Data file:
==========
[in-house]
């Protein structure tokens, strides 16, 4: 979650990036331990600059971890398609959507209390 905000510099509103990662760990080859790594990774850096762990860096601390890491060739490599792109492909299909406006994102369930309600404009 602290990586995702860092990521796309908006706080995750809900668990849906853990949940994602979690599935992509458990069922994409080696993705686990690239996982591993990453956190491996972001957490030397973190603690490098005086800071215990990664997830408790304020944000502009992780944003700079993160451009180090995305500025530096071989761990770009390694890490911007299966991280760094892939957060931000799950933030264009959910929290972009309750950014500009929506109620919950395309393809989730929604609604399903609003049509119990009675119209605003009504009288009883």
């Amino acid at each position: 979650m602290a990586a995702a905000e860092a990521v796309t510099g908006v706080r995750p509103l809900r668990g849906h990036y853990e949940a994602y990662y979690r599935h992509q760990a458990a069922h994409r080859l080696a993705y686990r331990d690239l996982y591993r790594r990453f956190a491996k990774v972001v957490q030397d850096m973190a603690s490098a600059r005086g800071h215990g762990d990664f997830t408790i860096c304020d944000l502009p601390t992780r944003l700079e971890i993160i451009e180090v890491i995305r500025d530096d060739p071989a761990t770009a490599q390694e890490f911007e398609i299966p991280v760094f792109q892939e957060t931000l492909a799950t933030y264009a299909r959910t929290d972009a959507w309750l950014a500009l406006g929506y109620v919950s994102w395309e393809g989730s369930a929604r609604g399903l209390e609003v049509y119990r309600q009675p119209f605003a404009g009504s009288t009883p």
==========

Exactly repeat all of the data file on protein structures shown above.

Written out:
[in-house]
């Protein structure tokens, strides 16, 4: 979650990036331990600059971890398609959507209390 905000510099509103990662760990080859790594990774850096762990860096601390890491060739490599792109492909299909406006994102369930309600404009 602290990586995702860092990521796309908006706080995750809900668990849906853990949940994602979690599935992509458990069922994409080696993705686990690239996982591993990453956190491996972001957490030397973190603690490098005086800071215990990664997830408790304020944000502009992780944003700079993160451009180090995305500025530096071989761990770009390694890490911007299966991280760094892939957060931000799950933030264009959910929290972009309750950014500009929506109620919950395309393809989730929604609604399903609003049509119990009675119209605003009504009288009883």
């Amino acid at each position: 979650m602290a990586a995702a905000e860092a990521v796309t510099g908006v706080r995750p509103l809900r668990g849906h990036y853990e949940a994602y990662y979690r599935h992509q760990a458990a069922h994409r080859l080696a993705y686990r331990d690239l996982y591993r790594r990453f956190a491996k990774v972001v957490q030397d850096m973190a603690s490098a600059r005086g800071h215990g762990d990664f997830t408790i860096c304020d944000l502009p601390t992780r944003l700079e971890i993160i451009e180090v890491i995305r500025d530096d060739p071989a761990t770009a490599q390694e890490f911007e398609i299966p991280v760094f792109q892939e957060t931000l492909a799950t933030y264009a299909r959910t929290d972009a959507w309750l950014a500009l406006g929506y109620v919950s994102w395309e393809g989730s369930a929604r609604g399903l209390e609003v049509y119990r309600q009675p119209f605003a404009g009504s009288t009883p």